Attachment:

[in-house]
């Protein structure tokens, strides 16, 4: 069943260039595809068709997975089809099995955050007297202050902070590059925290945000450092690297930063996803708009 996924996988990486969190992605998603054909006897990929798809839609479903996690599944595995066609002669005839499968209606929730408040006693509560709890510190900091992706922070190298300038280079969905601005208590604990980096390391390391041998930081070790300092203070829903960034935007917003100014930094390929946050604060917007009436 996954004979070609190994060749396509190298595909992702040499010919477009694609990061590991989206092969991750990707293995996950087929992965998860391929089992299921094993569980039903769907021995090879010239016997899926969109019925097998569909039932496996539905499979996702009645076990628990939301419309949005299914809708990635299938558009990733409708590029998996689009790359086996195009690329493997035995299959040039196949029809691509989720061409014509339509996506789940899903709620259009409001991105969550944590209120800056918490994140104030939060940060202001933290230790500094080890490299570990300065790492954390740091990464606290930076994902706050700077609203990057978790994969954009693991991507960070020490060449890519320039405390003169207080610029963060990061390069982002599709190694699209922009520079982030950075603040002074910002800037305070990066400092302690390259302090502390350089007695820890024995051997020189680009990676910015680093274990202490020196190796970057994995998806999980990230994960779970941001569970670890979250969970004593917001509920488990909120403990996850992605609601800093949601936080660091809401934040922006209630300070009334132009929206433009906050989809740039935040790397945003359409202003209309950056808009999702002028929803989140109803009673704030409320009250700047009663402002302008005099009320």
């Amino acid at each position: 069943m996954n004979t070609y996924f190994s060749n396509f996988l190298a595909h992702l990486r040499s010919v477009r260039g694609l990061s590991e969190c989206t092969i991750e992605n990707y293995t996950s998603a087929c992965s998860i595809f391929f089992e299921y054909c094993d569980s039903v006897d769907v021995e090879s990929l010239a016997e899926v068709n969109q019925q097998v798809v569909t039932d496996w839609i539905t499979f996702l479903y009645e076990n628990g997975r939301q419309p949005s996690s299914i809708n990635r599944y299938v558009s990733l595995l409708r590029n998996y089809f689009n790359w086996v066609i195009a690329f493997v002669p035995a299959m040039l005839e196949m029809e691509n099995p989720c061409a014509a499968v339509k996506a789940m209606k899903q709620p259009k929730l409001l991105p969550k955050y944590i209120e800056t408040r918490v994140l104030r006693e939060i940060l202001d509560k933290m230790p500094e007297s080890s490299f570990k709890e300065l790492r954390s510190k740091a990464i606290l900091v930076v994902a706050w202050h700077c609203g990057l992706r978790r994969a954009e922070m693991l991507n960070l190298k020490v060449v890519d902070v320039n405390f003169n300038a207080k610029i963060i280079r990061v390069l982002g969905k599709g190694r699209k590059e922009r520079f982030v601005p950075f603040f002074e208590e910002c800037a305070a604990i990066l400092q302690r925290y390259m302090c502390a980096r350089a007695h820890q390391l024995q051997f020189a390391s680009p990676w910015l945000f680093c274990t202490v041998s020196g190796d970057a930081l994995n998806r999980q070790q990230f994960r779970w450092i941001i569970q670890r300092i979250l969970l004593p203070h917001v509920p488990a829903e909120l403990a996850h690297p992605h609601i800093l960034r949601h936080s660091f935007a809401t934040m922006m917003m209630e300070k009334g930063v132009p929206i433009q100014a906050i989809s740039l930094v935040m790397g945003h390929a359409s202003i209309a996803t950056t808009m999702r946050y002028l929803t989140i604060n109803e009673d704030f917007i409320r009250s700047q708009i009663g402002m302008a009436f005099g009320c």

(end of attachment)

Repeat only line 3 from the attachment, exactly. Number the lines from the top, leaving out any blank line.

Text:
């Amino acid at each position: 069943m996954n004979t070609y996924f190994s060749n396509f996988l190298a595909h992702l990486r040499s010919v477009r260039g694609l990061s590991e969190c989206t092969i991750e992605n990707y293995t996950s998603a087929c992965s998860i595809f391929f089992e299921y054909c094993d569980s039903v006897d769907v021995e090879s990929l010239a016997e899926v068709n969109q019925q097998v798809v569909t039932d496996w839609i539905t499979f996702l479903y009645e076990n628990g997975r939301q419309p949005s996690s299914i809708n990635r599944y299938v558009s990733l595995l409708r590029n998996y089809f689009n790359w086996v066609i195009a690329f493997v002669p035995a299959m040039l005839e196949m029809e691509n099995p989720c061409a014509a499968v339509k996506a789940m209606k899903q709620p259009k929730l409001l991105p969550k955050y944590i209120e800056t408040r918490v994140l104030r006693e939060i940060l202001d509560k933290m230790p500094e007297s080890s490299f570990k709890e300065l790492r954390s510190k740091a990464i606290l900091v930076v994902a706050w202050h700077c609203g990057l992706r978790r994969a954009e922070m693991l991507n960070l190298k020490v060449v890519d902070v320039n405390f003169n300038a207080k610029i963060i280079r990061v390069l982002g969905k599709g190694r699209k590059e922009r520079f982030v601005p950075f603040f002074e208590e910002c800037a305070a604990i990066l400092q302690r925290y390259m302090c502390a980096r350089a007695h820890q390391l024995q051997f020189a390391s680009p990676w910015l945000f680093c274990t202490v041998s020196g190796d970057a930081l994995n998806r999980q070790q990230f994960r779970w450092i941001i569970q670890r300092i979250l969970l004593p203070h917001v509920p488990a829903e909120l403990a996850h690297p992605h609601i800093l960034r949601h936080s660091f935007a809401t934040m922006m917003m209630e300070k009334g930063v132009p929206i433009q100014a906050i989809s740039l930094v935040m790397g945003h390929a359409s202003i209309a996803t950056t808009m999702r946050y002028l929803t989140i604060n109803e009673d704030f917007i409320r009250s700047q708009i009663g402002m302008a009436f005099g009320c």